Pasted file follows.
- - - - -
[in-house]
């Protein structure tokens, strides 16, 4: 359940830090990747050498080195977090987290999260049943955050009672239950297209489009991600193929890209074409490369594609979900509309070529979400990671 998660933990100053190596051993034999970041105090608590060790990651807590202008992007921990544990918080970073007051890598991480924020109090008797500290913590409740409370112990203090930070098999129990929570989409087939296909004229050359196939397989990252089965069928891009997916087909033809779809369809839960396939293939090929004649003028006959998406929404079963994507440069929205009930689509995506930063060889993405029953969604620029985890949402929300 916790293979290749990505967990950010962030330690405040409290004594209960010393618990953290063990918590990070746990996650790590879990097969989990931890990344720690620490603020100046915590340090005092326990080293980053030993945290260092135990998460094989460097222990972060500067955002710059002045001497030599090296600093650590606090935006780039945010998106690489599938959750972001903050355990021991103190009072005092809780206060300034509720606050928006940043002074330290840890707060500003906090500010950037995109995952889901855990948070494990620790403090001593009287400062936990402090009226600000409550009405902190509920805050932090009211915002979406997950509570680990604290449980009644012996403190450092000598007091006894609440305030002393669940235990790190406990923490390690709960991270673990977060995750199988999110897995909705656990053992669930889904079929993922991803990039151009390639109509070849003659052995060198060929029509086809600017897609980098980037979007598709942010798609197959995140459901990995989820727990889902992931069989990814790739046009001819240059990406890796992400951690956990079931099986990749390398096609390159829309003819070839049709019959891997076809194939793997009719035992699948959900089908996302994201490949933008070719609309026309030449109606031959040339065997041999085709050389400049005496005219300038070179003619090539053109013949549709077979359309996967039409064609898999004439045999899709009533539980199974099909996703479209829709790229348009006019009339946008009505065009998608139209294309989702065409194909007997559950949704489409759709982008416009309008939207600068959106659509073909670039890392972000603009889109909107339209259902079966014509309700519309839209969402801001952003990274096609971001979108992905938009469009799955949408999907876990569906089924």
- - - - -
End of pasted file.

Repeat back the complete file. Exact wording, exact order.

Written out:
[in-house]
């Protein structure tokens, strides 16, 4: 359940830090990747050498080195977090987290999260049943955050009672239950297209489009991600193929890209074409490369594609979900509309070529979400990671 998660933990100053190596051993034999970041105090608590060790990651807590202008992007921990544990918080970073007051890598991480924020109090008797500290913590409740409370112990203090930070098999129990929570989409087939296909004229050359196939397989990252089965069928891009997916087909033809779809369809839960396939293939090929004649003028006959998406929404079963994507440069929205009930689509995506930063060889993405029953969604620029985890949402929300 916790293979290749990505967990950010962030330690405040409290004594209960010393618990953290063990918590990070746990996650790590879990097969989990931890990344720690620490603020100046915590340090005092326990080293980053030993945290260092135990998460094989460097222990972060500067955002710059002045001497030599090296600093650590606090935006780039945010998106690489599938959750972001903050355990021991103190009072005092809780206060300034509720606050928006940043002074330290840890707060500003906090500010950037995109995952889901855990948070494990620790403090001593009287400062936990402090009226600000409550009405902190509920805050932090009211915002979406997950509570680990604290449980009644012996403190450092000598007091006894609440305030002393669940235990790190406990923490390690709960991270673990977060995750199988999110897995909705656990053992669930889904079929993922991803990039151009390639109509070849003659052995060198060929029509086809600017897609980098980037979007598709942010798609197959995140459901990995989820727990889902992931069989990814790739046009001819240059990406890796992400951690956990079931099986990749390398096609390159829309003819070839049709019959891997076809194939793997009719035992699948959900089908996302994201490949933008070719609309026309030449109606031959040339065997041999085709050389400049005496005219300038070179003619090539053109013949549709077979359309996967039409064609898999004439045999899709009533539980199974099909996703479209829709790229348009006019009339946008009505065009998608139209294309989702065409194909007997559950949704489409759709982008416009309008939207600068959106659509073909670039890392972000603009889109909107339209259902079966014509309700519309839209969402801001952003990274096609971001979108992905938009469009799955949408999907876990569906089924």